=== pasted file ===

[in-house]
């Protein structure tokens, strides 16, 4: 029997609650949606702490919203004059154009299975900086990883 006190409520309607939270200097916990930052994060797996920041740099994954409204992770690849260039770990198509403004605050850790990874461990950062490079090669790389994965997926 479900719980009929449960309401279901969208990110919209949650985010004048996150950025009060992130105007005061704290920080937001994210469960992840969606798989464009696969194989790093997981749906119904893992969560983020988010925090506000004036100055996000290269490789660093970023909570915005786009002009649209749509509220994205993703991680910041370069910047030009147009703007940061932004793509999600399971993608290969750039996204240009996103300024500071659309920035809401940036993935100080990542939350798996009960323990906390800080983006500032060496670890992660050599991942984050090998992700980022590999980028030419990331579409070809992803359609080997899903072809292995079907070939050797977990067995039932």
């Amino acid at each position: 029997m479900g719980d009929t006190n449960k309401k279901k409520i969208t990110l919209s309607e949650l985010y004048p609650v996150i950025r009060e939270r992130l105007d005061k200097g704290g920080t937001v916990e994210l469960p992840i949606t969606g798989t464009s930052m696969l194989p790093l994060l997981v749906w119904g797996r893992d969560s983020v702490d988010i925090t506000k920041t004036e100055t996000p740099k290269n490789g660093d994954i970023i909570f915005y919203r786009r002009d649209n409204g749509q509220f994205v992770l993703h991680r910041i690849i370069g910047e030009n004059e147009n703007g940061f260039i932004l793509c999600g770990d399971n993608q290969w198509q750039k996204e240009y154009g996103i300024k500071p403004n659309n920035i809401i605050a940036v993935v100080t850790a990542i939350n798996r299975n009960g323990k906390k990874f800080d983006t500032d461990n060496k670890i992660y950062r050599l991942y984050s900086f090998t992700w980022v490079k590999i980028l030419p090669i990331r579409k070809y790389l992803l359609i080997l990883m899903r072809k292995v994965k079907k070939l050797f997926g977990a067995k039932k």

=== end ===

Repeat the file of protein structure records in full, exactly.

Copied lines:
[in-house]
């Protein structure tokens, strides 16, 4: 029997609650949606702490919203004059154009299975900086990883 006190409520309607939270200097916990930052994060797996920041740099994954409204992770690849260039770990198509403004605050850790990874461990950062490079090669790389994965997926 479900719980009929449960309401279901969208990110919209949650985010004048996150950025009060992130105007005061704290920080937001994210469960992840969606798989464009696969194989790093997981749906119904893992969560983020988010925090506000004036100055996000290269490789660093970023909570915005786009002009649209749509509220994205993703991680910041370069910047030009147009703007940061932004793509999600399971993608290969750039996204240009996103300024500071659309920035809401940036993935100080990542939350798996009960323990906390800080983006500032060496670890992660050599991942984050090998992700980022590999980028030419990331579409070809992803359609080997899903072809292995079907070939050797977990067995039932």
């Amino acid at each position: 029997m479900g719980d009929t006190n449960k309401k279901k409520i969208t990110l919209s309607e949650l985010y004048p609650v996150i950025r009060e939270r992130l105007d005061k200097g704290g920080t937001v916990e994210l469960p992840i949606t969606g798989t464009s930052m696969l194989p790093l994060l997981v749906w119904g797996r893992d969560s983020v702490d988010i925090t506000k920041t004036e100055t996000p740099k290269n490789g660093d994954i970023i909570f915005y919203r786009r002009d649209n409204g749509q509220f994205v992770l993703h991680r910041i690849i370069g910047e030009n004059e147009n703007g940061f260039i932004l793509c999600g770990d399971n993608q290969w198509q750039k996204e240009y154009g996103i300024k500071p403004n659309n920035i809401i605050a940036v993935v100080t850790a990542i939350n798996r299975n009960g323990k906390k990874f800080d983006t500032d461990n060496k670890i992660y950062r050599l991942y984050s900086f090998t992700w980022v490079k590999i980028l030419p090669i990331r579409k070809y790389l992803l359609i080997l990883m899903r072809k292995v994965k079907k070939l050797f997926g977990a067995k039932k």